Recent Shootings Continue to Emphasize Need for Gun Control

As+vaccinations+begin+to+be+administered+around+the+U.S.+and+the+country+slowly+reopens%2C+it+is+time+for+us+to+face+the+issue+of+gun+violence%2C+an+American+pandemic+in+and+of+itself.

As vaccinations begin to be administered around the U.S. and the country slowly reopens, it is time for us to face the issue of gun violence, an American pandemic in and of itself.

Cory Bork, Graphics/Illustration

There is one common denominator between the killing of Adam Toledo by a police officer and the deaths of eight people during a shooting at FedEx in Indianapolis: gun violence.  As vaccines are administered around the U.S. and the country slowly reopens, it is time for us to face the issue of gun violence, an American pandemic in and of itself.

The 19-year-old gunman who fatally shot eight people — at least four of whom were members of the Sikh community — at a FedEx facility, earlier this month legally purchased the two semi-automatic rifles used in the attack. In March 2020, the gunman’s mother raised concerns about his mental state which led police to take away his shotgun. However, the authorities did not deem the gunman subject to Indiana’s red flag law, “which bars people from possessing a firearm if they are found by a judge to present a dangerous risk.” He was then able to legally purchase more firearms after police had already seized one from him due to his mental state. If that does not subject someone to Indiana’s red flag law, then what does? 

The issue does not end here. 13-year-old Adam Toledo was shot and killed by a police officer moments after dropping his weapon and putting his hands in the air. Yes, Toledo was armed, but the police officer who was on the scene gave him little chance to drop his weapon. Toledo had dropped his weapon and had his hands in the air less than a second before the officer fired his gun. While some may portray this as the officer’s self-defense, the body camera footage makes it clear that Toledo was not attempting to shoot and kill the police officer. Aside from the issue of gun violence, there is also a clear difference in the way police officers treat individuals, depending on their skin color. For example, Kyle Rittenhouse is the 17-year-old who freely walked the streets with an assault rifle without being shot at by the police.

However, with both of these tragic incidents, the common denominator of gun violence stays the same. If both of these shooters were stripped of their guns, the headlines and news stories simply wouldn’t exist. For the FedEx shooting, if the gunman were simply stopped from buying firearms after his first weapon was seized from him, this shooting would have never occurred. For the killing of Adam Toledo, if the officer simply used pepper spray or just spoke to the 13-year-old boy, chances are this tragedy would not have occurred either. These deaths were completely preventable.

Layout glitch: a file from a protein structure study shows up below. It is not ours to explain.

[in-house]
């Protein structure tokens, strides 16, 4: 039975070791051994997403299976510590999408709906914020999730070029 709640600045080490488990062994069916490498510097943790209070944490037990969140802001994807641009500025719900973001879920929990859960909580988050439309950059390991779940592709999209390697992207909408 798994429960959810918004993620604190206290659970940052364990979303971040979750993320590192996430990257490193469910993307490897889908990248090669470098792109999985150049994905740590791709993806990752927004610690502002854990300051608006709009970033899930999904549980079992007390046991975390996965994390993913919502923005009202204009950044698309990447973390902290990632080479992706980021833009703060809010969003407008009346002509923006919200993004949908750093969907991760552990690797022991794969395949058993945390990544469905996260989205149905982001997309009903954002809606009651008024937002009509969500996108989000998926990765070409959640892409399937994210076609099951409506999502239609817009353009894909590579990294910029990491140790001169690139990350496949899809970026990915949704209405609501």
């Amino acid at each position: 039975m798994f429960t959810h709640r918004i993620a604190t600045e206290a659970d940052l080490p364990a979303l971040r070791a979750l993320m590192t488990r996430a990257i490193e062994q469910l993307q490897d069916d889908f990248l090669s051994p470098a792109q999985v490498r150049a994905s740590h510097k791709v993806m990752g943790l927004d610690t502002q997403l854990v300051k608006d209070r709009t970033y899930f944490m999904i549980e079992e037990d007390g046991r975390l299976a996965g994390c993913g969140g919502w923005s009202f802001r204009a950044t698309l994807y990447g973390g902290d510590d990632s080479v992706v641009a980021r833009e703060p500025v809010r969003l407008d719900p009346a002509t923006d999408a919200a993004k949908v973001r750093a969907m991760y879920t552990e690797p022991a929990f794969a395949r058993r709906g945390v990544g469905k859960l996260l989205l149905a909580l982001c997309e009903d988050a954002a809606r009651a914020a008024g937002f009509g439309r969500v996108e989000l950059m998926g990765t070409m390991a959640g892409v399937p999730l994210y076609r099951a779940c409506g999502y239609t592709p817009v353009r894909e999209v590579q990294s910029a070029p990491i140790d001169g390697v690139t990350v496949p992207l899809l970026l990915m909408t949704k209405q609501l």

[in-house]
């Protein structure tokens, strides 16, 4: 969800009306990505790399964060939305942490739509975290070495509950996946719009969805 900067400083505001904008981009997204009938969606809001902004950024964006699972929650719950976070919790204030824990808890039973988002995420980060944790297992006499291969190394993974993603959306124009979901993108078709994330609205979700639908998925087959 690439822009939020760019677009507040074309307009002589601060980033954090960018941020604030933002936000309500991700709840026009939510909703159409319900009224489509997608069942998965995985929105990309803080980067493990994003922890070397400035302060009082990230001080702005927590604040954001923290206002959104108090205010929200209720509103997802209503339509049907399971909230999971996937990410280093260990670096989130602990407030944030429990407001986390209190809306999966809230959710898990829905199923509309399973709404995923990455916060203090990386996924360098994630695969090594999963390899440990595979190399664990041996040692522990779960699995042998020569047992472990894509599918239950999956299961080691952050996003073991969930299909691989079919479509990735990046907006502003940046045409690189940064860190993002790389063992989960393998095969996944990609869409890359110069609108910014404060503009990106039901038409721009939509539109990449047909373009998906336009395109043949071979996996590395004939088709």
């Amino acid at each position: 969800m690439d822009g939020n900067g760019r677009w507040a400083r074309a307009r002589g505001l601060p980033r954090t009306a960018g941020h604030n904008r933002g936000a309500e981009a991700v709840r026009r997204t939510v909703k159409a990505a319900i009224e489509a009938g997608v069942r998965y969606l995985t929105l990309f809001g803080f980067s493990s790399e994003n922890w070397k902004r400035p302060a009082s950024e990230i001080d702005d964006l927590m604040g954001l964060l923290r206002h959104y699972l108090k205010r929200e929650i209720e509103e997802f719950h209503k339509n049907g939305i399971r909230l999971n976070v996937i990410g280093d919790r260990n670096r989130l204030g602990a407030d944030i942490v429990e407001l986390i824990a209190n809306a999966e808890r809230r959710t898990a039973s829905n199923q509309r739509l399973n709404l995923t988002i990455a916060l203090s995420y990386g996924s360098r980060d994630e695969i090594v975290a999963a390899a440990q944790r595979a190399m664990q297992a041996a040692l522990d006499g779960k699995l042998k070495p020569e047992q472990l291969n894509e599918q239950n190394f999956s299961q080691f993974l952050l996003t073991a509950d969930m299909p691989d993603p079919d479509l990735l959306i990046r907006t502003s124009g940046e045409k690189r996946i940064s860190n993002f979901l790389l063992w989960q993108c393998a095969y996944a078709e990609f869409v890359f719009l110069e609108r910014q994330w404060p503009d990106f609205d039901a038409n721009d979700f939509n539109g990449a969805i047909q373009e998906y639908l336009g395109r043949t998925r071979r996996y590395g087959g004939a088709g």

These shootings increased gun violence awareness, and the police officer responsible for the death of Adam Toledo has been put on paid leave. Nevertheless, gun reform is still not occurring. Whenever a shooting happens, the shooter is labeled as a bad apple, a unique individual that remains a rarity in society. Guns are still not seen as the problem in these situations, but they are. Society cannot ban these so-called “bad apples” from existing; what we can do is restrict these “bad apples” from getting their hands on weapons that can kill multiple people in a matter of seconds. Gun reform has still not occurred because Americans refuse to acknowledge that guns are the problem.

By clinging to the fact that the right to bear arms is written within the constitution alongside those as vital as the right to vote, Americans continue to validate the right to bear arms with a piece of paper that was written when “arms” were muskets that took upwards of a minute to load and shoot a single round.  

After the FedEx shooting and the killing of Adam Toledo, one thing is clear: Gun reform must happen if Americans want to escape the plague of gun violence.

Cory Bork, FCRH ’23, is a communications and culture major from Robbinsville, N.J.